For many women, pregnancy is a surreal experience full of many changes as the body expands to accommodate a new life. While those physical changes can be “immediate, all-consuming and violent,” as Sarah Menkedick notes in Homing Instincts, it’s the internal journey where the heart and truth and loneliness fully exists. What a wild journey it is, she says, this “Zen state or acid trip.”
Homing Instincts is the book I wish I had had then. It’s the book I would want to share with new moms I know today, because Menkedick renders this experience of self-discovery through pregnancy and motherhood with such vulnerability, intelligence, and grace.
In eight captivating essays, world traveler, Fulbright Fellow, widely published author, and founder of Vela, Sarah Menkedick takes us on a journey from a place of constant motion to stillness. From a place of racing toward the future to being present. From achievement to waiting. From knowledge to the understanding that sometimes we shed all that we know and learn anew.
Menkedick writes beautiful, raw, honest descriptions of her pregnancy. “I am slow, still, everything I do during this time . . . deliberate as if I might break a delicate understanding between me and this place, as if I need to move with the nearly invisible precision of an opening flower.”
After years of study and travel, she and her husband return to Ohio, “the tame middle” from which she once sought escape. Yet it’s also the place in which she grew up, the place that imprinted itself on her long ago in the cities of Columbus and Cincinnati, during the hikes her father took her on as a child. In Menkedicks’s words, “[my father] instilled in me a love for the woods. The woods, that distinctly Ohioan place: not forest, not regal pines or shimmering birches, but sturdy ash and smooth barked maple, black walnut and American elm.”
Although for years she sought adventure and movement and extremes, now Menkedick finds she “does not want to grab at opportunity but simply to be where I am,” and realizes the place she wants to be “is this modest patch of the Midwest where I grew up.” As if the land is calling her back, her own homing instincts pulling her home.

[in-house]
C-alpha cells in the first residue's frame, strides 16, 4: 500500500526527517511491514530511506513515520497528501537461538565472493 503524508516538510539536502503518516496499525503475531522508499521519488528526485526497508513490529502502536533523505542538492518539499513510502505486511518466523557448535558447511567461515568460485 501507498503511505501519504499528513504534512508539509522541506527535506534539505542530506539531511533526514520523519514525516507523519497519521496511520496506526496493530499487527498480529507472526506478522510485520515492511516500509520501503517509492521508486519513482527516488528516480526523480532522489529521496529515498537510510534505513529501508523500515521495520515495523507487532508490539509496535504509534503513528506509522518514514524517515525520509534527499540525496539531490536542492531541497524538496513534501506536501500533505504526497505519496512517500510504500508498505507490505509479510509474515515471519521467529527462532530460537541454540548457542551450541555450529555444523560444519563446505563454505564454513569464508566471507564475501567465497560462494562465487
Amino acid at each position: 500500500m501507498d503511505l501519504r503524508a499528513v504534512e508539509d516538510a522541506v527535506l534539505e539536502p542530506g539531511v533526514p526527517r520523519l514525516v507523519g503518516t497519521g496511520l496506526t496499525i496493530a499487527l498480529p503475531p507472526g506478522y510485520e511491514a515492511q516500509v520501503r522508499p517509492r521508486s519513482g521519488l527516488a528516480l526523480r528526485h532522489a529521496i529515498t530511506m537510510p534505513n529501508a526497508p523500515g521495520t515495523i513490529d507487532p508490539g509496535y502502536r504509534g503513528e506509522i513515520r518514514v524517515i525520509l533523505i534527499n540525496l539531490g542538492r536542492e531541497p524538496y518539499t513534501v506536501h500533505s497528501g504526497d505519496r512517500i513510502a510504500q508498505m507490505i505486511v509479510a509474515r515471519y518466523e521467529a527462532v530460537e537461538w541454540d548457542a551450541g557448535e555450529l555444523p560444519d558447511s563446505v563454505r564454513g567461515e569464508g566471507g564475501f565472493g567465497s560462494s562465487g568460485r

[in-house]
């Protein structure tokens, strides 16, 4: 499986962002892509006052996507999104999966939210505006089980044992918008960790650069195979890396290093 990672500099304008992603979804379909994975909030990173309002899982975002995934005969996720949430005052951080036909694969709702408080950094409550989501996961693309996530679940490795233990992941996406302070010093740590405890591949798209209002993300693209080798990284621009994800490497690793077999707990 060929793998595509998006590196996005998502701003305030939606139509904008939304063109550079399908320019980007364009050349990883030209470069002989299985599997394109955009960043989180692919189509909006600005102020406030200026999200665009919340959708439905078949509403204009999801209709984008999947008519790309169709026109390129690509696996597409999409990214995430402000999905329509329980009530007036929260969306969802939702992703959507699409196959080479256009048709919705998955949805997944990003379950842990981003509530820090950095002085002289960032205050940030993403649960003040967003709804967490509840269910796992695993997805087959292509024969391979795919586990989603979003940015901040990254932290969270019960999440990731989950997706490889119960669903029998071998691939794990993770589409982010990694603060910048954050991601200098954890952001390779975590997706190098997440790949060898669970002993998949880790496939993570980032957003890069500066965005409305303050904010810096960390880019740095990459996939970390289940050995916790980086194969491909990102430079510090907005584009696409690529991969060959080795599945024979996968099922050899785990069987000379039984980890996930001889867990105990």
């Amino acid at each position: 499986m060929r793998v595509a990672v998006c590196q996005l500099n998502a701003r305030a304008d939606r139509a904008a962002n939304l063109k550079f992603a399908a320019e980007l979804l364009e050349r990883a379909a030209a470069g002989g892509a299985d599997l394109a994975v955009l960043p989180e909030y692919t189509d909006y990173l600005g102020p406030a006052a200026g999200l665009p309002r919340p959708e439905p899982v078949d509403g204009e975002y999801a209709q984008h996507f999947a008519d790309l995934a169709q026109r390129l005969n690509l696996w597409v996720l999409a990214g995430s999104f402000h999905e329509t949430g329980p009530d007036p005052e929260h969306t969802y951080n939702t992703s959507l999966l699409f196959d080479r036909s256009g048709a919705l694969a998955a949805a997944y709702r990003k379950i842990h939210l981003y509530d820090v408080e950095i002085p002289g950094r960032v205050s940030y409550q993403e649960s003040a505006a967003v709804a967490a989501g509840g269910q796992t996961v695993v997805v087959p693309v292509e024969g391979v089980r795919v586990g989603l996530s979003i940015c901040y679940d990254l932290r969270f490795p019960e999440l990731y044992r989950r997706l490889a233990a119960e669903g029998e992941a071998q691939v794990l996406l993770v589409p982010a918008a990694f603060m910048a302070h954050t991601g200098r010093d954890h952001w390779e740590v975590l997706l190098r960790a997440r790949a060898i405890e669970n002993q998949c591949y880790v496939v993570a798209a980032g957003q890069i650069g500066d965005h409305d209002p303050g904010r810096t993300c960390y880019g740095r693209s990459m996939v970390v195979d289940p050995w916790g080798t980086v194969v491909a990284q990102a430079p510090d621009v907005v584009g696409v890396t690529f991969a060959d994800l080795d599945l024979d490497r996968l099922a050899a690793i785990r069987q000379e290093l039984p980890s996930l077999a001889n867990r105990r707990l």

Now her journey unfolds on 40 beautiful acres of Ohio farmland as the seasons spread out before her. The land is a character in this collection as Menkedick struggles to understand her new self on this rural landscape in southeastern Ohio, a place that is her home again. Again she writes about the trees: “It is a chilly October Day. In the morning, from the cabin porch, I watch the slow-motion glitter of gold maple leaves adrift in the churchly woods.” Later, the fatigue and nausea of pregnancy bring her daily runs to the lake to an abrupt stop: “I brace my palms on my knees, put my head between my legs, and weep. The valley shines with the finite fall bursts of copper and vermillion and gold and reinforces the fact that I am doubled over, shattered. Who is this person and what is this life?”
Walking the land with her husband in the winter, “The night is silken with cold and blue, the shadows of branches crisscross us, our interlinked arms.” She watches as “the cherry trees sprout their first buds, and one day the daffodils have opened, and then spring beauties spread like scattered white confetti around the newly green grass.” And it is in that “summer dusk,” when “long sashes of peach light fall over the pastures” where Menkedick contemplates how her understanding of reading and writing have changed now that she is pregnant. Instead of seeking purpose she realizes, “I want the heady, dreamy immersion of novels or of stories so intimate and pressed up close to a life that they have no bigger picture. I want to feel the world called up, depicted in its contradictions and coincidences and complex schemas I want to merge with it, with its mystery.”